$ ls -alh test_nspsl
-rwxr-xr-x 1 vince vince 59K Sep 25 23:58 test_nspsl
$ ls -al public_suffix_list.dat.gz 
-rw-r--r-- 1 vince vince 62K Sep  1 08:52 public_suffix_list.dat.gz

To be clear the statically linked program can determine if a domain is in the PSL with no additional heap allocations and includes the entire PSL ordered tree, the domain label string table and the huffman decode table to read it.

An unexpected side effect is that because the decode loop is small it sits in the processor cache. This appears to cause the string comparison function huffcasecmp() (which is not locale dependant because we know the data will be limited ASCII) performance to be close to using strcasecmp() indeed on ARM32 systems there is a very modest improvement in performance.

I think this is as much work as I am willing to put into this library but I am pleased to have achieved a result which is on par with the best of breed (libpsl still has a data representation 20KB smaller than libnspsl but requires additional libraries for additional functionality) and I got to (re)learn an important algorithm too.

Tuesday, 20 September 2016

If I see an ending, I can work backward.

Now while I am sure Arthur Miller was referring to writing a play when he said those words they have an oddly appropriate resonance for my topic.

In the early nineties Lou Montulli applied the idea of magic cookies to HTTP to make the web stateful, I imagine he had no idea of the issues he was going to introduce for the future. Like most of the web technology it was a solution to an immediate problem which it has never been possible to subsequently improve.

Chocolate chip cookie are much tastier than HTTP cookiesThe HTTP cookie is simply a way for a website to identify a connecting browser session so that state can be kept between retrieving pages. Due to shortcomings in the design of cookies and implementation details in browsers this has lead to a selection of unwanted side effects. The specific issue that I am talking about here is the supercookie where the super prefix in this context has similar connotations as to when applied to the word villain.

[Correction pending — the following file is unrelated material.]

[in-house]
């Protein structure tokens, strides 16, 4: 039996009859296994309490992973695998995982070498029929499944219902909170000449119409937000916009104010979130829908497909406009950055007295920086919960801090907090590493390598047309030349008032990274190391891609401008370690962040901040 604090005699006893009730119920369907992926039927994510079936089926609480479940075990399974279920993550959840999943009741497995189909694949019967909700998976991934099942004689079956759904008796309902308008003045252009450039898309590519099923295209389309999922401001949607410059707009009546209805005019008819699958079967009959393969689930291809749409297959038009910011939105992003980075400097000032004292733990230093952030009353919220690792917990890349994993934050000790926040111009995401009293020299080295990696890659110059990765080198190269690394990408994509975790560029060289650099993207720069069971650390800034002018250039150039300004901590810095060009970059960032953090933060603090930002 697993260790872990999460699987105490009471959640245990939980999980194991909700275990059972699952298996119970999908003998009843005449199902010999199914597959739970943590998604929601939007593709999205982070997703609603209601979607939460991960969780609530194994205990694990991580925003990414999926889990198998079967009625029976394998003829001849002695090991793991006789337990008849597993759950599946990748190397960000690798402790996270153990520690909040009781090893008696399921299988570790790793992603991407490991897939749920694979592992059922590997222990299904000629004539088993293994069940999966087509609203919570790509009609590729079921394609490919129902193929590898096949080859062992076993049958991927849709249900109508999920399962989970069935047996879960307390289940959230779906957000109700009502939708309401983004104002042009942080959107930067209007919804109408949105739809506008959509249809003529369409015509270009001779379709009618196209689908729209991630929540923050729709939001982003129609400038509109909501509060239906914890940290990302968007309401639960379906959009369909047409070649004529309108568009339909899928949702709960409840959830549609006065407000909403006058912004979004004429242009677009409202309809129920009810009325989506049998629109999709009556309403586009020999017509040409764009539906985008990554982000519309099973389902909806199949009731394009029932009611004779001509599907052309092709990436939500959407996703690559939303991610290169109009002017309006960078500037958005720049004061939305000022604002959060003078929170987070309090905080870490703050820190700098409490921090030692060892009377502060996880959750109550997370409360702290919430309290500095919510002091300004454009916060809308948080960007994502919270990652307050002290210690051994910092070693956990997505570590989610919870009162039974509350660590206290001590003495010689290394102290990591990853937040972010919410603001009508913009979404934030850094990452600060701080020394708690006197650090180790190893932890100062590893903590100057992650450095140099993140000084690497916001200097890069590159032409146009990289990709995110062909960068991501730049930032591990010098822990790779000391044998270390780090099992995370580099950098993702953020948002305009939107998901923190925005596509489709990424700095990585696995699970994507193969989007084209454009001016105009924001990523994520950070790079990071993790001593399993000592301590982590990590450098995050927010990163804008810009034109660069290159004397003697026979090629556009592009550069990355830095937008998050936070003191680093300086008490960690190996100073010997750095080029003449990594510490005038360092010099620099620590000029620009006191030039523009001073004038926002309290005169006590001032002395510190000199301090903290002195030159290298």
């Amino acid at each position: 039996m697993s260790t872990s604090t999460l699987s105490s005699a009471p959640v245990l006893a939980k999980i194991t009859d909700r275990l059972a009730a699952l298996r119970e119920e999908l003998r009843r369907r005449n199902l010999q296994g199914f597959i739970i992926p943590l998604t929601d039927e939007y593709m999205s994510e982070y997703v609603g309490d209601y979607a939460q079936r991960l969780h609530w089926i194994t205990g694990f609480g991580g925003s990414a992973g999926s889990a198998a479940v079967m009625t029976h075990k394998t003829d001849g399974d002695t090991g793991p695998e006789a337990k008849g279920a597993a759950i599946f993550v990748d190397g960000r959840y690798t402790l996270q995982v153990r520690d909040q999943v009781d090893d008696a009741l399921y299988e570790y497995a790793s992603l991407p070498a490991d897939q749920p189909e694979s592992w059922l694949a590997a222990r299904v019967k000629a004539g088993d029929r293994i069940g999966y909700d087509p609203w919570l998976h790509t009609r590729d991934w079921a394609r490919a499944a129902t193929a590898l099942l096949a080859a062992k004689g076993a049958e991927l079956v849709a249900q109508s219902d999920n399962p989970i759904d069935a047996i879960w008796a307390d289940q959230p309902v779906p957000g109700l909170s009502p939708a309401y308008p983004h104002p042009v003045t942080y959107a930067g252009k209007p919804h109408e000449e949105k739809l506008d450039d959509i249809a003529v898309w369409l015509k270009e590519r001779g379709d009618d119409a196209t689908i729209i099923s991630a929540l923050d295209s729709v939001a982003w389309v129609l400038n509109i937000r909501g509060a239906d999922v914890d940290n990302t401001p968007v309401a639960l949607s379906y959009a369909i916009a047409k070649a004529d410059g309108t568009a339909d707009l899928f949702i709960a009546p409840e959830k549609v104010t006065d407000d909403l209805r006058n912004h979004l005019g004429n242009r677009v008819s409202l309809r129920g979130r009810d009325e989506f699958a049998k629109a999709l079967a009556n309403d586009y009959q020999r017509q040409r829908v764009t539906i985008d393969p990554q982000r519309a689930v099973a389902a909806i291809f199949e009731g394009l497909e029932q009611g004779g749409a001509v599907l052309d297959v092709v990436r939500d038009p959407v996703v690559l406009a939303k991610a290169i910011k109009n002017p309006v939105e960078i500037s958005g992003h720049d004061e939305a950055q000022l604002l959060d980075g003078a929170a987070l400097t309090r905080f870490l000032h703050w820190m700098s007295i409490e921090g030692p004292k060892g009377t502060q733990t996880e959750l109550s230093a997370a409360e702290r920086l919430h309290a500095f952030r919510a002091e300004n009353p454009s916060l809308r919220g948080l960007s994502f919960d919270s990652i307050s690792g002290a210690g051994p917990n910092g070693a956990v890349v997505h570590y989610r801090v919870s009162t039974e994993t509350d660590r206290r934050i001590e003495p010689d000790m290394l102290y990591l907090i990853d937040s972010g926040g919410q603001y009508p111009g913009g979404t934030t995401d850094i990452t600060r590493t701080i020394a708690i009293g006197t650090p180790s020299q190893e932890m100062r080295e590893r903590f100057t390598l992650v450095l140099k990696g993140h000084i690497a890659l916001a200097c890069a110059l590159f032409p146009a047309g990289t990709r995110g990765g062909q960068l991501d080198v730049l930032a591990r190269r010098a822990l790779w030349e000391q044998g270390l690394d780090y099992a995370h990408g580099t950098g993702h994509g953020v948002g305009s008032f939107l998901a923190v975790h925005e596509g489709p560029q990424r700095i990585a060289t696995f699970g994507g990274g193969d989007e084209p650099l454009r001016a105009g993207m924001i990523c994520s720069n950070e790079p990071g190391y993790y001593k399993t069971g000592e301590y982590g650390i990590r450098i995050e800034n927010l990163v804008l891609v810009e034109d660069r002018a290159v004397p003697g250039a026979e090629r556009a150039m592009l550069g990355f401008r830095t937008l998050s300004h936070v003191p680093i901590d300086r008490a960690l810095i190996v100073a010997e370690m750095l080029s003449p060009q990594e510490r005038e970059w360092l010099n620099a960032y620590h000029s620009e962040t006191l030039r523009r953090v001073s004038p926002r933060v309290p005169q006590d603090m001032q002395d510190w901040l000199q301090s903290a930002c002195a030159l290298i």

Whenever the browser requests a resource (web page, image, etc.) the server may return a cookie along with the resource that your browser remembers. The cookie has a domain name associated with it and when your browser requests additional resources if the cookie domain matches the requested resources domain name the cookie is sent along with the request.

As an example the first time you visit a page on you might receive a cookie with the domain so next time you visit a page on your browser will send the cookie along. Indeed it will also send it along for any page on

A supercookies is simply one where instead of being limited to one sub-domain ( the cookie is set for a top level domain (foo.invalid) so visiting any such domain (I used the invalid name in my examples but one could substitute com or your web browser gives out the cookie. Hackers would love to be able to set up such cookies and potentially control and hijack many sites at a time.

This problem was noted early on and browsers were not allowed to set cookie domains with fewer than two parts so example.invalid or were allowed but invalid or com on their own were not. This works fine for top level domains like .com, .org and .mil but not for countries where the domain registrar had rules about second levels like the uk domain (uk domains must have a second level like

NetSurf cookie manager showing a supercookieThere is no way to generate the correct set of top level domains with an algorithm so a database is required and is called the Public Suffix List (PSL). This database is a simple text formatted list with wildcard and inversion syntax and is at time of writing around 180Kb of text including comments which compresses down to 60Kb or so with deflate.